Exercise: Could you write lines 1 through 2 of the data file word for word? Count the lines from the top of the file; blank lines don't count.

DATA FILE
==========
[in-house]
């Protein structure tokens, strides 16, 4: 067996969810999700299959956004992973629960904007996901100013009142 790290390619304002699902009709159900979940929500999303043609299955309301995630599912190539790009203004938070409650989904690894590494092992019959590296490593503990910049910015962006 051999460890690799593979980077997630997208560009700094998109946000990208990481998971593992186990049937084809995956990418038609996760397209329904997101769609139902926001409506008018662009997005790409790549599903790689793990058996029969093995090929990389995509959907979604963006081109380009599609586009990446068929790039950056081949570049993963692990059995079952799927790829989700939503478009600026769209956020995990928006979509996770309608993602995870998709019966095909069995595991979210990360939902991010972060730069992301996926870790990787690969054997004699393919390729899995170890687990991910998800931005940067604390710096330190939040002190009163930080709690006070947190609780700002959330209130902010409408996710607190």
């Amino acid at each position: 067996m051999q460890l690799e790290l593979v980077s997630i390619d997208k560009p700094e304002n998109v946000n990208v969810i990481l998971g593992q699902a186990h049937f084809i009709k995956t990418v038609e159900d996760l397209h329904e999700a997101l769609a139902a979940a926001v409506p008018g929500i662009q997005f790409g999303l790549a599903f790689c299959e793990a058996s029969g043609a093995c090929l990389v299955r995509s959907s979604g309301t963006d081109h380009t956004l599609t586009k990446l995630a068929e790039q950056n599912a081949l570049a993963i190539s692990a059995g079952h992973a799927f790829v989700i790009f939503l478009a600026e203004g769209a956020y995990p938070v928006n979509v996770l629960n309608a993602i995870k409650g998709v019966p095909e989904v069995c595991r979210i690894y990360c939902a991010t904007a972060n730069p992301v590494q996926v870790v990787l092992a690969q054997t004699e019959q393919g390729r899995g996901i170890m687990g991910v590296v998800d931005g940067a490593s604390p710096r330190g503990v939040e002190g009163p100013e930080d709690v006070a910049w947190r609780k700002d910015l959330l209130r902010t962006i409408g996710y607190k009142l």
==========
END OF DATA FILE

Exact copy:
[in-house]
């Protein structure tokens, strides 16, 4: 067996969810999700299959956004992973629960904007996901100013009142 790290390619304002699902009709159900979940929500999303043609299955309301995630599912190539790009203004938070409650989904690894590494092992019959590296490593503990910049910015962006 051999460890690799593979980077997630997208560009700094998109946000990208990481998971593992186990049937084809995956990418038609996760397209329904997101769609139902926001409506008018662009997005790409790549599903790689793990058996029969093995090929990389995509959907979604963006081109380009599609586009990446068929790039950056081949570049993963692990059995079952799927790829989700939503478009600026769209956020995990928006979509996770309608993602995870998709019966095909069995595991979210990360939902991010972060730069992301996926870790990787690969054997004699393919390729899995170890687990991910998800931005940067604390710096330190939040002190009163930080709690006070947190609780700002959330209130902010409408996710607190």